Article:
A year after first announcing its intention to launch in New Zealand, Kogan Mobile is now live across the ditch.
Potential users of the prepay service will only be able to purchase credit online, which includes unlimited standard calls and texts to New Zealand and Australia on all plans. Users have a choice of 1.5GB, 4GB, 15GB, and 32GB plans available on 30 day, 90 day, and 365 day plans.
At the top end, 32GB is available on a 30 day expiry at NZ$70, while at the lower end, a 365 day plan with 1.5GB will cost NZ$13.40 per every 30 days.
Once the data limit is hit that is it for 30 days, unless the user purchases a data pack or renews.
Similar to its service in Australia, Kogan Mobile is using Vodafone New Zealand as its network provider.
"Internationally, these sort of network partnerships are common and we're pleased to help bring the best of the world to New Zealanders with a pure digital, radically simple offering," Vodafone New Zealand CEO Jason Paris said.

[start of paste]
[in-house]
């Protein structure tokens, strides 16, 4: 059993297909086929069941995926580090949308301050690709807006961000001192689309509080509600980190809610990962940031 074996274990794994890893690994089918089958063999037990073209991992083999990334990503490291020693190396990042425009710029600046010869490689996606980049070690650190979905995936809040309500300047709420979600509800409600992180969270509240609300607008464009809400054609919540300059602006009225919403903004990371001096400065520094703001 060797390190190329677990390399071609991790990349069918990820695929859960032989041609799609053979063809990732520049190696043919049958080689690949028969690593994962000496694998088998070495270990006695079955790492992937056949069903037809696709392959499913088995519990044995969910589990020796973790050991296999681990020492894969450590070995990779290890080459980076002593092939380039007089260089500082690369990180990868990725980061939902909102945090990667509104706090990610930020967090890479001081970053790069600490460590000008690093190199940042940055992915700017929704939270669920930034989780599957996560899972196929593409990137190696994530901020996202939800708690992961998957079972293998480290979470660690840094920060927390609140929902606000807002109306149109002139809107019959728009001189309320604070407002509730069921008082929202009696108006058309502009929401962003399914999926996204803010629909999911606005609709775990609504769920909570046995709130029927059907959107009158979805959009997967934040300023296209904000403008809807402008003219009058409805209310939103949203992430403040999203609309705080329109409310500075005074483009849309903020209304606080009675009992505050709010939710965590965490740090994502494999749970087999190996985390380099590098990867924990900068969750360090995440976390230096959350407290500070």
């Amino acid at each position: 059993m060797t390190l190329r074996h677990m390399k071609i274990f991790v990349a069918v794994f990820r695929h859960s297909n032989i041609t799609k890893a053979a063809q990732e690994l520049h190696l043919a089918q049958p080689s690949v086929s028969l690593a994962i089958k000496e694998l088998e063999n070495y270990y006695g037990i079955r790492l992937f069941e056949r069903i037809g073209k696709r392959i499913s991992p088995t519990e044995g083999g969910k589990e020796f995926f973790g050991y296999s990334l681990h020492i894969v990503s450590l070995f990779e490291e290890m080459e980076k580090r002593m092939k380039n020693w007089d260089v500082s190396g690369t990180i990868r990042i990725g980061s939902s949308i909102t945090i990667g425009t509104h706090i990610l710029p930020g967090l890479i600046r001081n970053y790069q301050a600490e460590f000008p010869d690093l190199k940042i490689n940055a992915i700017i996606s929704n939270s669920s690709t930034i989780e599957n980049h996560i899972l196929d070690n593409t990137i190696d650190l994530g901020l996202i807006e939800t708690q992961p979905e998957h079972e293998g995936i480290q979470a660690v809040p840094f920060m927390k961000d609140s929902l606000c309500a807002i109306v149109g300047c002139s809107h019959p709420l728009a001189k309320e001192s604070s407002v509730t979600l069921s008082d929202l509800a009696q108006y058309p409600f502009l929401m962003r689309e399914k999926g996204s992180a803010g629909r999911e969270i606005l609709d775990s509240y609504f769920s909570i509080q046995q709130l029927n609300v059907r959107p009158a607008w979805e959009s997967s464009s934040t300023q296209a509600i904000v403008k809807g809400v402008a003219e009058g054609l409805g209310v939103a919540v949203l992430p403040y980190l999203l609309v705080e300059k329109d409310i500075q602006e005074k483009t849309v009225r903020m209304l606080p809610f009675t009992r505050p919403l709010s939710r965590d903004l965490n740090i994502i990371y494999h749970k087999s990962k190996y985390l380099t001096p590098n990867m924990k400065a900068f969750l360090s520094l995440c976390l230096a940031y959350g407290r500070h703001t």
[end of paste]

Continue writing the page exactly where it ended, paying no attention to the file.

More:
"Kogan Mobile has built a great reputation by challenging the status quo and delivering fantastic value to consumers across the ditch, and I'm confident they will build a strong brand here."
Kogan Mobile made its way across to Vodafone Australia in October 2015, following three month stint in 2013 on Telstra's network, that saw its ISPOne wholesaler ban its high-use customers.
Around 115,000 customers who signed up to Kogan Mobile used far more of the low-cost service than ISPOne had accounted for, which resulted in ISPOne blocking Kogan customers from using data. Kogan took ISPOne to court for the incident, winning damages for the losses suffered from ISPOne suspending its customers.
ISPOne was unable to recoup the costs from wholesaling the service to Kogan to pay its Telstra bills, and full year results, Kogan did not disclose its mobile customer numbers, only stating the figure rose 24% compared to last year.
Earlier this year, Vodafone New Zealand was sold to NZ-based infrastructure investment company Infratil and Canada-headquartered Brookfield Asset Management in a NZ$3.4 billion deal.